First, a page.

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Thread: Flat or Hills

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    Flat or Hills

    When starting out from ground zero (triple bypass, 280lbs, 60, 3 BP meds) does it matter if I ride flat or hills? I'm assuming I'll be able to go further on a flat bike path then the rolling small hills around my house, plus being 10 miles from DC the traffic is a real pain.

    Bruce

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    Grammar Cop Condorita's Avatar
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    Have you spoken with your health-care professional(s)? Start out slow and easy, work your way up. If you're like most of us getting back into it, that first 5-miler will be a struggle. Then each ride is just a little easier, just a little longer. And maybe just a little farther up that hill before turning around and zooming back down it.
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    Definitely talk to your doc. He probably will help you establish what your target heart rate should be etc. Then do what he and your body tells you to do. A slow progression is a good idea for all of us noobies and re starters. Have fun!

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    Quote Originally Posted by bruce282 View Post
    When starting out from ground zero (triple bypass, 280lbs, 60, 3 BP meds) does it matter if I ride flat or hills? I'm assuming I'll be able to go further on a flat bike path then the rolling small hills around my house, plus being 10 miles from DC the traffic is a real pain.

    Bruce
    I'm reading a lot into your post that you didn't state, so if I am off the mark, disregard.

    I'm thinking that the doc has told you to get some exercise (or you told yourself that) to lose weight and get that heart and cardio system in shape. And that you haven't exercised for quite awhile, and you really haven't enjoyed exercising in the past???

    The thing that is really important about exercising is to find something that you enjoy, and to do it in an enjoyable way. Otherwise, folks give up on their exercise. So, if you have chosen bicycling as an exercise activity, great, except don't think of it that way. Think of it as doing something fun, and make it fun.

    So, in regards to your post, assuming I am correct in my assumptions (and I am probably far off the mark, and forgive me), don't push yourself too hard, as much as possible make your rides fun so you don't get discouraged and give it up.

    Good luck.

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    First off, check with your cardiologist before starting. Having said that I would start on the flats. My dad, 80, had a triple bypass a couple of years back and still has problems on any sort of incline. The doctor likes the fact he is riding but basically told him to take it easy and not worry about target rates and if he gets tired or short of breath to stop and take a rest.
    Last edited by steve0257; 07-30-09 at 08:31 PM.

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    Time for a change. stapfam's Avatar
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    3 months after my triple I did a 40 mile ride. We don't have flat bits round here but if I had known how hilly the ride was going to be- I would have trained for it. 4 years after, I did a tough ride that proved that I did not have a heart problem- what I had was a re-conditioned heart that although not perfect- was far better than the old one.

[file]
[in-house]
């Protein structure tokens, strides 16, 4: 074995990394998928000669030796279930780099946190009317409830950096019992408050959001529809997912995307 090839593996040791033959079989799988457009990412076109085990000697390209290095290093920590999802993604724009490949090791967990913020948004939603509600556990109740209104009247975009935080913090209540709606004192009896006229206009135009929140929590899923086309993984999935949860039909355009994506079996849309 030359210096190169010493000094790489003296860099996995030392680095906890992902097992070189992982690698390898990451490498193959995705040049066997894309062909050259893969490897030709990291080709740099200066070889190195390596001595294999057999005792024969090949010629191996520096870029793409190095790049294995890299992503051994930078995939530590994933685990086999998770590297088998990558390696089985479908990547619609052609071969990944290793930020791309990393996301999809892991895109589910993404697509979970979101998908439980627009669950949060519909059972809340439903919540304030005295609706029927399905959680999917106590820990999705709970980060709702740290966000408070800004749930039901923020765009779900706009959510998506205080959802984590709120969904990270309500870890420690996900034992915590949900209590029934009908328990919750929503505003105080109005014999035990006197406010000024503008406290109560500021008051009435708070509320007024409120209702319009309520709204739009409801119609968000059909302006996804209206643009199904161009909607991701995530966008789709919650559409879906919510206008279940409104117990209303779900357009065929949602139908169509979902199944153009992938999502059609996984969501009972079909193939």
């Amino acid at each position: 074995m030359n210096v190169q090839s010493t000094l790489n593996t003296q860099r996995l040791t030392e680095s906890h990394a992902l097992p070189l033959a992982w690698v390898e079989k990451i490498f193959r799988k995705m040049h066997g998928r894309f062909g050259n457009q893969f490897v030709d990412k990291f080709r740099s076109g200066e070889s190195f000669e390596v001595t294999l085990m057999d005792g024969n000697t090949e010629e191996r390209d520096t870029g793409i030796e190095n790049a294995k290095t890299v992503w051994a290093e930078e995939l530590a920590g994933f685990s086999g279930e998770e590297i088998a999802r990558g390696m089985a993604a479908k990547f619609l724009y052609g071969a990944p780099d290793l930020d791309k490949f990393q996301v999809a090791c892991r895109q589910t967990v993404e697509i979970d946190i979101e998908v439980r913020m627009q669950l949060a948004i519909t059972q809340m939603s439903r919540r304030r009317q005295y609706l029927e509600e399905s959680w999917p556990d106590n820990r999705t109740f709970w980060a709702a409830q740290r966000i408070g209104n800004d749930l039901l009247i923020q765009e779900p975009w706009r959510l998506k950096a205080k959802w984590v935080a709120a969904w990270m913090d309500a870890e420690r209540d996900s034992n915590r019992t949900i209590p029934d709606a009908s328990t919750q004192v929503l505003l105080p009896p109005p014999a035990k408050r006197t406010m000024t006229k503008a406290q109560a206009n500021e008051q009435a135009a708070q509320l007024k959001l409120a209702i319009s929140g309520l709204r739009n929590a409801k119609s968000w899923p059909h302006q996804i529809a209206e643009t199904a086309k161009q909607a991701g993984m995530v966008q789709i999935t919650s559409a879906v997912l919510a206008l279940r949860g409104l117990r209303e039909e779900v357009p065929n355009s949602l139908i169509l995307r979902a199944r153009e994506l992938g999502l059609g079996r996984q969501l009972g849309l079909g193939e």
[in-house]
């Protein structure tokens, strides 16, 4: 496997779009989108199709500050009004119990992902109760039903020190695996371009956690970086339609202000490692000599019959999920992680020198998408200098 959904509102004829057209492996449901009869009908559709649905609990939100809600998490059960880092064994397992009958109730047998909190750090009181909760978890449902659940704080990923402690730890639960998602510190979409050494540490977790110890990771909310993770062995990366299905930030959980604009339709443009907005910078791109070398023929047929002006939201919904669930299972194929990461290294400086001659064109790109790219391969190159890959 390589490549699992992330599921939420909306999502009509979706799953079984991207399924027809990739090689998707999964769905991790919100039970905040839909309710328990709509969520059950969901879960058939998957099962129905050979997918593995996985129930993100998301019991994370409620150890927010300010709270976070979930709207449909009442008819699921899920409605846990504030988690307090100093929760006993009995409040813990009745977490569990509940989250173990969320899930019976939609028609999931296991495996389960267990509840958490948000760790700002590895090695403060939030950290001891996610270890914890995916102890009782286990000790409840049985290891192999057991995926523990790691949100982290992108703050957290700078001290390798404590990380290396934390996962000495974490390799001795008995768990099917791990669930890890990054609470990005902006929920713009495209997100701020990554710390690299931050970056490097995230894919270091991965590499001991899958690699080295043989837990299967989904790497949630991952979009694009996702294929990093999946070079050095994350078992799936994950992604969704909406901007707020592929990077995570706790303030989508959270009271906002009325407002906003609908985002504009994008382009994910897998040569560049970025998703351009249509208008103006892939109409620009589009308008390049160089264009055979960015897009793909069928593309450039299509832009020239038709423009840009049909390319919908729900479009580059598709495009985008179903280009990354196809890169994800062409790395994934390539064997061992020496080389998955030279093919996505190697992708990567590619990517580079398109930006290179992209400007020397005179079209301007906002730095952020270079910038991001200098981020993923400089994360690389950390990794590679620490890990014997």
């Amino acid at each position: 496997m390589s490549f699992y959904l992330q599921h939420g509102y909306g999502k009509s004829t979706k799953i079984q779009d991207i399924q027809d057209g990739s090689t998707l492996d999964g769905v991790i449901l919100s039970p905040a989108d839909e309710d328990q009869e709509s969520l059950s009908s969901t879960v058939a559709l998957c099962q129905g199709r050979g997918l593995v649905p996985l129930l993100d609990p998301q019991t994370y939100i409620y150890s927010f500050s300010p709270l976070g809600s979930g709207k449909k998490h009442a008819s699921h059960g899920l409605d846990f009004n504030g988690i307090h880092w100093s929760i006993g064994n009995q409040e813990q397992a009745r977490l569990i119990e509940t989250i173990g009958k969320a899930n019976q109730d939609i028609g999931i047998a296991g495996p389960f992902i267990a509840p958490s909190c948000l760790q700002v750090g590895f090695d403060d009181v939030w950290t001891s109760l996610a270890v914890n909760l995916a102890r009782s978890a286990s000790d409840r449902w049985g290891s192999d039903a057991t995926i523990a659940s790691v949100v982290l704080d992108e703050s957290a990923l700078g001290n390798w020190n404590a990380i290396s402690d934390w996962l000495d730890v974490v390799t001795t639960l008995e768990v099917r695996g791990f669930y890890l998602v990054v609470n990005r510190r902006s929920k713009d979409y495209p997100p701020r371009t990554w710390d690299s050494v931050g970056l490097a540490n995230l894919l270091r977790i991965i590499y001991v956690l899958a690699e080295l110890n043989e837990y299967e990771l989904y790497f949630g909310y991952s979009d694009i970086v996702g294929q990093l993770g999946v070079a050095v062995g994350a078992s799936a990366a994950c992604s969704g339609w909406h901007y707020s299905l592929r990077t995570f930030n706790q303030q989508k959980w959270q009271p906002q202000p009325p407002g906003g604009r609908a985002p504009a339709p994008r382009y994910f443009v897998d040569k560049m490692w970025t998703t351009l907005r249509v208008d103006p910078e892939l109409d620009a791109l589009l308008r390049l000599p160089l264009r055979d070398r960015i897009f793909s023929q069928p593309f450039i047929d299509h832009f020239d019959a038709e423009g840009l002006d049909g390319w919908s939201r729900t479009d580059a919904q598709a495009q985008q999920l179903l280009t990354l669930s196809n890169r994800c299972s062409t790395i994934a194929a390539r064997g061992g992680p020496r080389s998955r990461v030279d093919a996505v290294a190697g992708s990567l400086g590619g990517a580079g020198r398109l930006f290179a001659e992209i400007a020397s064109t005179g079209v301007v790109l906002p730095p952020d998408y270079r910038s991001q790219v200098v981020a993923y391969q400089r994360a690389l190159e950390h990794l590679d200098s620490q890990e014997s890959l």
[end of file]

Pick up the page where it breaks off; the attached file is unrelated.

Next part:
Two things will limit you on health recovery right now. One is mental as you don't know how hard to push yourself. The other is the beta blockers you will be on that will limit the effort you can put in so that eliminates the mental problem.

    Take it gently- build up within your capabilities and plan the century ride for next year. Hills will not be a problem. And be prepared to modify the bike to take strain off the chest bone till it heals fully. That took about 2 years for me
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    Senior Member kr32's Avatar
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    Quote Originally Posted by Condorita View Post
    before turning around and zooming back down it.
    I love that part!!

    Oh and as others have said , talk to your doc first and I would go with flats at first and be careful.

    Good luck and enjoy the rides!
    Last edited by kr32; 07-31-09 at 04:40 AM.

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    Sorry guys. Too little information on my part.

    My bypass was in 2004, but DnvrFox hit it on the head. Between me and Doc we decided it was time to get off my a$$ and lose weight.I actually started last August, but in January of this year I broke 4 ribs and spent a week in the hospital. I'm only now getting back on my bike.

    I actually rode yesterday on the road rather than the trainer. I was able to get my heart rate up to 99, Doc wants a max of 105 as I start out. Only problem was lactic acid in my lazy legs. Around my house is hilly in every direction, so this weekend I believe I head to the WOD bike trail and ride the flats for a while.

    Again sorry about mis-information, and thanks for the suggestions. I'll keep you posted.

    Bruce

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    Sounds like for the near future your heart rate monitor will be your guide. Nothing wrong with riding flats if you can get your heart rate where you and your doctor think it needs to be. Good luck and happy riding.
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    Time for a change. stapfam's Avatar
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    Have to agree that 5 years is a long time before getting out and riding. So treat yourself as a brand new rider. You've got the bike so get it to fit first of all. Then try 5 mile rides and increase from there.

    On the HR. If the doc says 105 and you hit 95 then good for a starter. Only problem is those BB's if you are on them. They will limit your HR so don't put yourself into the "Legs falling apart- can't breath stage" Well not till you get the milage up.

    Just get on the bike and ride to get the body working- the legs pedalling and the Lungs still breathing. I have a system that works for me. I go at a pace that means that the lungs are working hard so -- I have to take--- a breath ev---ery few seconds. Then when feeling OK- For a couple of hundred yards- on the flat for you- push harder so---that-- you-- have to-- breath-- more--often. The dashes are the intakes of breath.